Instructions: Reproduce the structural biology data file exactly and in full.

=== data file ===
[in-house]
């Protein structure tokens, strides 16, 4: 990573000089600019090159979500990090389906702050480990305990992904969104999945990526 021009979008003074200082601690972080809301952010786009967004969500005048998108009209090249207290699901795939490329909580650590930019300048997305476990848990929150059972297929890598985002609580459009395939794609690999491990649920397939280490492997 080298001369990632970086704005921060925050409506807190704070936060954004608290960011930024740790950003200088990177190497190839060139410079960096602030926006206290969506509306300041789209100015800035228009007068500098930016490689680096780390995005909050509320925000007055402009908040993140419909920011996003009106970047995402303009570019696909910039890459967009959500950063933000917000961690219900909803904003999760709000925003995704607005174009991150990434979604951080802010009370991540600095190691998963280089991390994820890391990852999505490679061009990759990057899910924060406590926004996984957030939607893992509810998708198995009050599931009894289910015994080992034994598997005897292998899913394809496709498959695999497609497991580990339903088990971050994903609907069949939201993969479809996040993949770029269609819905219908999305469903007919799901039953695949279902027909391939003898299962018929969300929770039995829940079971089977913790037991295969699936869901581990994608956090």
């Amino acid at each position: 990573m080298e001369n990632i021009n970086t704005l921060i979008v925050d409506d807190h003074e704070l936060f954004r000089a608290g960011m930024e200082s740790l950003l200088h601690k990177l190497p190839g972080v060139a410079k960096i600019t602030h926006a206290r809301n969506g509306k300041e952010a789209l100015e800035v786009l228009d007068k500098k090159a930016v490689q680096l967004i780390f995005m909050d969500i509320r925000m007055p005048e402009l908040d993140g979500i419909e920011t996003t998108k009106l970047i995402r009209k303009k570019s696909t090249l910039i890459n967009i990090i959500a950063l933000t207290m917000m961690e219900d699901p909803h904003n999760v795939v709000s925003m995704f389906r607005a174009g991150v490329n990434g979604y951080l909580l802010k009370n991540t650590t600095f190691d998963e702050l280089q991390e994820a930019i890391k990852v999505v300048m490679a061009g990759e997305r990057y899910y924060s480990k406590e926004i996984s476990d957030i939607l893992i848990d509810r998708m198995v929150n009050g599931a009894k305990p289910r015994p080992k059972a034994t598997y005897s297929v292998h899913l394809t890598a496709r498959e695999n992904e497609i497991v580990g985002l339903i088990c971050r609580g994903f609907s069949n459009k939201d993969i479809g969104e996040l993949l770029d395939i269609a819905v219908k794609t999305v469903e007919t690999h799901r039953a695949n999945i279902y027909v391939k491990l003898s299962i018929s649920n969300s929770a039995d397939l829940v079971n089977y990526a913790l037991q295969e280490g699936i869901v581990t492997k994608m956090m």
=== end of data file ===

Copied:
[in-house]
């Protein structure tokens, strides 16, 4: 990573000089600019090159979500990090389906702050480990305990992904969104999945990526 021009979008003074200082601690972080809301952010786009967004969500005048998108009209090249207290699901795939490329909580650590930019300048997305476990848990929150059972297929890598985002609580459009395939794609690999491990649920397939280490492997 080298001369990632970086704005921060925050409506807190704070936060954004608290960011930024740790950003200088990177190497190839060139410079960096602030926006206290969506509306300041789209100015800035228009007068500098930016490689680096780390995005909050509320925000007055402009908040993140419909920011996003009106970047995402303009570019696909910039890459967009959500950063933000917000961690219900909803904003999760709000925003995704607005174009991150990434979604951080802010009370991540600095190691998963280089991390994820890391990852999505490679061009990759990057899910924060406590926004996984957030939607893992509810998708198995009050599931009894289910015994080992034994598997005897292998899913394809496709498959695999497609497991580990339903088990971050994903609907069949939201993969479809996040993949770029269609819905219908999305469903007919799901039953695949279902027909391939003898299962018929969300929770039995829940079971089977913790037991295969699936869901581990994608956090």
């Amino acid at each position: 990573m080298e001369n990632i021009n970086t704005l921060i979008v925050d409506d807190h003074e704070l936060f954004r000089a608290g960011m930024e200082s740790l950003l200088h601690k990177l190497p190839g972080v060139a410079k960096i600019t602030h926006a206290r809301n969506g509306k300041e952010a789209l100015e800035v786009l228009d007068k500098k090159a930016v490689q680096l967004i780390f995005m909050d969500i509320r925000m007055p005048e402009l908040d993140g979500i419909e920011t996003t998108k009106l970047i995402r009209k303009k570019s696909t090249l910039i890459n967009i990090i959500a950063l933000t207290m917000m961690e219900d699901p909803h904003n999760v795939v709000s925003m995704f389906r607005a174009g991150v490329n990434g979604y951080l909580l802010k009370n991540t650590t600095f190691d998963e702050l280089q991390e994820a930019i890391k990852v999505v300048m490679a061009g990759e997305r990057y899910y924060s480990k406590e926004i996984s476990d957030i939607l893992i848990d509810r998708m198995v929150n009050g599931a009894k305990p289910r015994p080992k059972a034994t598997y005897s297929v292998h899913l394809t890598a496709r498959e695999n992904e497609i497991v580990g985002l339903i088990c971050r609580g994903f609907s069949n459009k939201d993969i479809g969104e996040l993949l770029d395939i269609a819905v219908k794609t999305v469903e007919t690999h799901r039953a695949n999945i279902y027909v391939k491990l003898s299962i018929s649920n969300s929770a039995d397939l829940v079971n089977y990526a913790l037991q295969e280490g699936i869901v581990t492997k994608m956090m």